The automobile advertisements are aggressive. The slogans are simple: "Buy a car and get cash back." The image is effective: a shower of money.
Now, city officials are considering using the same ploy--a cash rebate--to keep the city's 16 auto dealers from deserting Pasadena's Colorado Boulevard.
The city, which receives $3 million in annual sales-tax revenues from its car dealers, faces stiff competition. Outlying areas such as Lancaster and Glendora lure dealers with their lower real estate prices. Shiny new auto malls, such as the 210 Freeway Autoplex in Duarte and Monrovia, provide cheap land through redevelopment agencies.
Pasadena already has felt the impact. Since last December, three of the city's auto dealerships have left the city. Meanwhile, planners in Duarte are talking with some Pasadena dealers about a spot in the Autoplex.
The proposed rebate is the latest attempt by Pasadena to keep the trickle from turning into a flood.
Competition among dealers is to blame, according to Don Hopper, community development director in Duarte, who helped put together the Autoplex.
"Unfortunately, cities are getting whipsawed," Hopper said. "In many cases, they're playing cities against each other."
On Tuesday the Board of Directors will be asked to discuss a rebate concept approved by a subcommittee composed of board members Bill Paparian, Kathryn Nack and Chris Holden. If approved, the city staff will be directed to prepare a specific proposal.
The subcommittee, the city's auto dealers and the Chamber of Commerce will meet Wednesday for further discussion of the rebate concept.
50% Tax Break
Under the tentative plan, dealers wishing to build or expand could be eligible for a return of up to 50% of the sales taxes they would customarily send to the city. The amount of money returned would be negotiated based on the dealer's financial need, said project manager Yvonne Walkup, but the aim would be to lower land prices to about $15 per square foot.
Only dealers generating $100,000 or more annually in sales taxes would be eligible. In addition, dealers facing increased land prices and the prospect of moving could also take advantage of the rebate, Walkup said.
Pasadena is particularly vulnerable to the exodus of dealerships. The city's commercial real estate prices average $30 a square foot, compared to land as low as $5 a square foot offered in the Autoplex.
The city had considered building its own auto center in years past, but residents objected to sites in the northwest and in east Pasadena along the flood-control channel. Last year's proposal for a center on the east side between Foothill Boulevard and the 210 Freeway was rejected as economically risky because of the high cost of land, Walkup said.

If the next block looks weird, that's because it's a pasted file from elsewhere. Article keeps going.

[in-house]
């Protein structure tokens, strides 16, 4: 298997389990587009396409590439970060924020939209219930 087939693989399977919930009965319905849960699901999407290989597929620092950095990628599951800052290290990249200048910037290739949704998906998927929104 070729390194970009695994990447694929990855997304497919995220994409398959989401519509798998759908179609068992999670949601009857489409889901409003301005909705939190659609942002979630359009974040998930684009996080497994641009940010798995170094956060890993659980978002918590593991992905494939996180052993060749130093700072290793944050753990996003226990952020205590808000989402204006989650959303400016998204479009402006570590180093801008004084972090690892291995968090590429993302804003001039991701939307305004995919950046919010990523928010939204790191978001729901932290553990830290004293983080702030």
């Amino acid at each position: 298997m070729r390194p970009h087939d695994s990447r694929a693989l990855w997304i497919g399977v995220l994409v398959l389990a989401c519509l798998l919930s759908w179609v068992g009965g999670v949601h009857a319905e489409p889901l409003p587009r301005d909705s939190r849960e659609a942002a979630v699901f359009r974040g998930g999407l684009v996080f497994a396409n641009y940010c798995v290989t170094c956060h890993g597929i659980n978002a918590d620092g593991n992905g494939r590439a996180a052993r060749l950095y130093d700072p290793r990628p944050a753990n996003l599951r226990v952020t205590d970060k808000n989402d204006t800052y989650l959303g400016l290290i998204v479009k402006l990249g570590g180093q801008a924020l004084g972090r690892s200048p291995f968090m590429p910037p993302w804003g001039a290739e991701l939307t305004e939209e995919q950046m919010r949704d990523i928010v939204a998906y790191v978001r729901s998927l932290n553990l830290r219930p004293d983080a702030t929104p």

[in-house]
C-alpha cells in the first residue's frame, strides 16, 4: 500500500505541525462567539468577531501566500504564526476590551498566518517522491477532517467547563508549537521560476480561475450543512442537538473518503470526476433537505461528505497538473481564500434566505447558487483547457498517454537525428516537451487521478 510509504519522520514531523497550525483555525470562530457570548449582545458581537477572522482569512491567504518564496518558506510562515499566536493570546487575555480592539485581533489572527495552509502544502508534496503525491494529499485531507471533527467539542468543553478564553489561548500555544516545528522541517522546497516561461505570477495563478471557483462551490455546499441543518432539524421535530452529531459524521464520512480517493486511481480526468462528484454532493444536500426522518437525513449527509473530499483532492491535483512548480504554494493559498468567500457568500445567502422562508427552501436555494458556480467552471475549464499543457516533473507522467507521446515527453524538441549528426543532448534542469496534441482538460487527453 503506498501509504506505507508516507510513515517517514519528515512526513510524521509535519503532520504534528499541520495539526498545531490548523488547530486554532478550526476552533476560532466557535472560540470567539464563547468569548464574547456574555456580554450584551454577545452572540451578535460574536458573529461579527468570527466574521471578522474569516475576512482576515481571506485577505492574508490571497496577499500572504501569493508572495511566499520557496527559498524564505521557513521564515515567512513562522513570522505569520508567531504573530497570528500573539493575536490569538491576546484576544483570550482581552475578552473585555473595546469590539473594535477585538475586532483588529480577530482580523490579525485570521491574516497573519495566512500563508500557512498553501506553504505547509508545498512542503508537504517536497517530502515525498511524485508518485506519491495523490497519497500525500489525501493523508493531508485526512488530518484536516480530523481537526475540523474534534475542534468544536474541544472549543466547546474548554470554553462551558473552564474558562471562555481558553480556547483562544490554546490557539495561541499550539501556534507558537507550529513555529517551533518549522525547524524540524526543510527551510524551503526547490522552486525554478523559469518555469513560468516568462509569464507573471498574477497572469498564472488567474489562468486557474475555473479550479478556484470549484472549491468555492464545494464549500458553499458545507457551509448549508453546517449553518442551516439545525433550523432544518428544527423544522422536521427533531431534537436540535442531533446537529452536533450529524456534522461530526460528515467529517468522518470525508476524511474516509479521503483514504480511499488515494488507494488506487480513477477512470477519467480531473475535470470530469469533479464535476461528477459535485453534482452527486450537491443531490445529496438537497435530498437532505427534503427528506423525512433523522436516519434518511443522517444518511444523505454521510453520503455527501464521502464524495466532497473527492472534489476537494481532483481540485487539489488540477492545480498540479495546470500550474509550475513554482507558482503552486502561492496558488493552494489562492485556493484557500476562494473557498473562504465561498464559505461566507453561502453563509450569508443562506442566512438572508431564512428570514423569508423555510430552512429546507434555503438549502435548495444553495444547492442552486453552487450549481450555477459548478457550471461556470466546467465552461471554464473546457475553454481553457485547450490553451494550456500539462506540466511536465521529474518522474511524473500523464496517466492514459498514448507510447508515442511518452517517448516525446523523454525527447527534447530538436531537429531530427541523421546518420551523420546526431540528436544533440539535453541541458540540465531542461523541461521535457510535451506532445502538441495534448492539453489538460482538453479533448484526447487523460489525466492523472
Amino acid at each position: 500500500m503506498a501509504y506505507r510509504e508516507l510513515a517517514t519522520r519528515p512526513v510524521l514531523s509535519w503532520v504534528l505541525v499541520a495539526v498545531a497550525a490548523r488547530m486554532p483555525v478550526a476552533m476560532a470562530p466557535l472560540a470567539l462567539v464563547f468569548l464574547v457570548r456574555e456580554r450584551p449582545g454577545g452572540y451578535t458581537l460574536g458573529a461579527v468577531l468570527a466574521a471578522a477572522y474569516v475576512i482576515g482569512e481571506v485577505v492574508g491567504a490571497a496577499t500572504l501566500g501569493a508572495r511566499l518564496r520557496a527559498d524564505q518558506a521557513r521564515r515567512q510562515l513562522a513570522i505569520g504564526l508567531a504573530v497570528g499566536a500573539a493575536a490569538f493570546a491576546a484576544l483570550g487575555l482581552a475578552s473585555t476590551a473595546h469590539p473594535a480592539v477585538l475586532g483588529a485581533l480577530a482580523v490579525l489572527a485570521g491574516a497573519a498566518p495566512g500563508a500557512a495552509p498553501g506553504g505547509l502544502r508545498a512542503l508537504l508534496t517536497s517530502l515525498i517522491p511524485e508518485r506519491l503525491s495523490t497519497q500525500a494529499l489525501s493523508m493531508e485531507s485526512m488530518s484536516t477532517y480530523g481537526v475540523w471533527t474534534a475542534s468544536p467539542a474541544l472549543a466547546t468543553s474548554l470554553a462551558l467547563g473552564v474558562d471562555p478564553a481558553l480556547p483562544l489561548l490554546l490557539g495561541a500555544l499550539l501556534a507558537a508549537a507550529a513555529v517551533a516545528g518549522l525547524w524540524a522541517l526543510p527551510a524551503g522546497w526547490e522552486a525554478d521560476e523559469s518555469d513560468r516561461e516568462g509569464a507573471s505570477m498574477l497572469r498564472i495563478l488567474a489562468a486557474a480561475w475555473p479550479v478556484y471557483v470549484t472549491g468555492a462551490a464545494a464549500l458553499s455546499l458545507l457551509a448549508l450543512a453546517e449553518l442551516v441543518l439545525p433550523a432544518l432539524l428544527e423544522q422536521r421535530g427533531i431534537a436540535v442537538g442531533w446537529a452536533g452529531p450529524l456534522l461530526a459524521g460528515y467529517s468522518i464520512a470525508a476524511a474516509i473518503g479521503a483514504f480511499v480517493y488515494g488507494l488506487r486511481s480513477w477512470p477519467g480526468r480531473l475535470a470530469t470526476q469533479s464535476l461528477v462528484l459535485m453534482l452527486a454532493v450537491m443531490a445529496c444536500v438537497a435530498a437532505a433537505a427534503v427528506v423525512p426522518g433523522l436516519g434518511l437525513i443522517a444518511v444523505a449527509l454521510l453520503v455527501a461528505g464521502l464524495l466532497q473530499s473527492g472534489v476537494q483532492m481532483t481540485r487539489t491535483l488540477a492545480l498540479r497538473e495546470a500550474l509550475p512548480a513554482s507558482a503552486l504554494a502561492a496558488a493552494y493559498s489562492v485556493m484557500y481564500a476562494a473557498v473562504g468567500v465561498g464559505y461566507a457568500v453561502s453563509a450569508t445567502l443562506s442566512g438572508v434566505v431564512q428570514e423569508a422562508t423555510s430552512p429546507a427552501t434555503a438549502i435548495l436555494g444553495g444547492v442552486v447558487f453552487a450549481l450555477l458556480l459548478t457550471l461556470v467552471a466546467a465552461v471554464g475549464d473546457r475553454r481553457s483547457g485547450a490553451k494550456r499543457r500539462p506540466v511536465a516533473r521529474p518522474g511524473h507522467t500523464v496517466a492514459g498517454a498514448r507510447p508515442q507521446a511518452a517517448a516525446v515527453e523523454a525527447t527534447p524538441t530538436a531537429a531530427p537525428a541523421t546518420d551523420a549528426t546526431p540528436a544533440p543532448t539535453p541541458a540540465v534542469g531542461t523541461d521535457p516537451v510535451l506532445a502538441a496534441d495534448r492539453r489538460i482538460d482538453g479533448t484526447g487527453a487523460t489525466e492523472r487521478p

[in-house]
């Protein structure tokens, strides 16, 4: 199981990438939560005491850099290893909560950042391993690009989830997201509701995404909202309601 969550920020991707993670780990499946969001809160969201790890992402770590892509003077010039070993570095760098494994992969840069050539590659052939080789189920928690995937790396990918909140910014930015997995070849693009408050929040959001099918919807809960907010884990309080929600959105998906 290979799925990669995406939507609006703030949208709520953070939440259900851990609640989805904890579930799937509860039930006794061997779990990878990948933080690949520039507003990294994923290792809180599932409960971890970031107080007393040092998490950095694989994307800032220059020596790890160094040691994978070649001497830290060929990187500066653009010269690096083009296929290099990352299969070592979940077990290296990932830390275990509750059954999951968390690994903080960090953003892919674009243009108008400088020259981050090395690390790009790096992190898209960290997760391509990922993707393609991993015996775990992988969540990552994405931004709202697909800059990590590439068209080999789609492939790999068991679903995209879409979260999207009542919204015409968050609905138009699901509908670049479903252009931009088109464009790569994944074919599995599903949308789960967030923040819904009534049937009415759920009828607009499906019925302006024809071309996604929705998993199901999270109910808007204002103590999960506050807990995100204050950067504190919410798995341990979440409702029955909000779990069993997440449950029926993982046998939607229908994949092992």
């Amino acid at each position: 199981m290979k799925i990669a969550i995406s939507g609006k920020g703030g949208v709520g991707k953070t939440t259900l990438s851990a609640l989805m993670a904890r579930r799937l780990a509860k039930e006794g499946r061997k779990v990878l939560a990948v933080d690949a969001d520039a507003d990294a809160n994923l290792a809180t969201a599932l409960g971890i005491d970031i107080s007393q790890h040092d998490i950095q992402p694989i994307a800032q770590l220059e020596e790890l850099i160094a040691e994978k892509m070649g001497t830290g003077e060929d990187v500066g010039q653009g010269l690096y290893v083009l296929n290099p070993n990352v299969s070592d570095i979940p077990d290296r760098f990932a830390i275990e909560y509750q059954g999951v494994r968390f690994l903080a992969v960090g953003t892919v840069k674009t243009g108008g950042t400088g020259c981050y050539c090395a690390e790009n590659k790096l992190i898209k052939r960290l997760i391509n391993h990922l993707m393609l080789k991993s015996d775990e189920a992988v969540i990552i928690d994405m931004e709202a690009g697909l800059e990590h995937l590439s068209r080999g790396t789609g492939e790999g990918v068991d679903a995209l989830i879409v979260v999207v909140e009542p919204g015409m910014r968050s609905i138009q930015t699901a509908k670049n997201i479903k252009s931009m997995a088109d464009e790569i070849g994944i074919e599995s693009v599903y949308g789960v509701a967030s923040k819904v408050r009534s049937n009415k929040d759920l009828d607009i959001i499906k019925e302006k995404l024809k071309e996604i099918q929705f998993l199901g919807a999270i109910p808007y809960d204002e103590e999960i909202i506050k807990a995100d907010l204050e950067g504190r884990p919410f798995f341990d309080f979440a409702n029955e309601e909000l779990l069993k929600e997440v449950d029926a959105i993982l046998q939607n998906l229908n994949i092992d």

So the city has had to watch as Monrovia--with undeveloped land for which it paid $12 to $20 per square foot--forged ahead with its part of the Autoplex project. Now it has space for nine auto franchises. Five are already operating, and an announcement that two more franchises will open there is expected within a month, Hopper said.
Meanwhile, Duarte, the other partner in the Autoplex, used redevelopment powers to buy land, also at $12 a square foot. Five dealers operate there; another five are expected, and negotiations are under way for the remaining space, said Duarte planner Steve Sizemore.
The cities divide more than $2.1 million a year in sales-tax revenue from the dealers.
In Pasadena, the high cost of land means that dealers are hard pressed to acquire land for expansion. If they lease, they are at the mercy of the property owners. The three dealers who left last year were on leased land. Seven of the city's remaining 16 auto dealers are also leasing land.
The situation has prompted the city development department and the Board of Directors subcommittee to propose a variety of solutions. They include swapping land among Colorado Boulevard property owners to place the dealers closer together, constructing storage garages, sponsoring a direct-mail promotion campaign like that conducted for Alhambra's auto dealers, and building vertically, Walkup said.
"It would be about like a mall concept," Walkup said of the vertical development. "For example, Floor 1 would be the Nissans, Floor 2 whatever."
The continued presence of the dealers is also tied to the future of supportive services, such as tire shops, car repair shops, auto accessory stores and stereo and alarm installation companies, which generate more than $300 million worth of sales in Pasadena and employ about 1,000 people.
"I hope they will be supportive," said Paparian of the dealers. "They really are the backbone of the economy in Pasadena."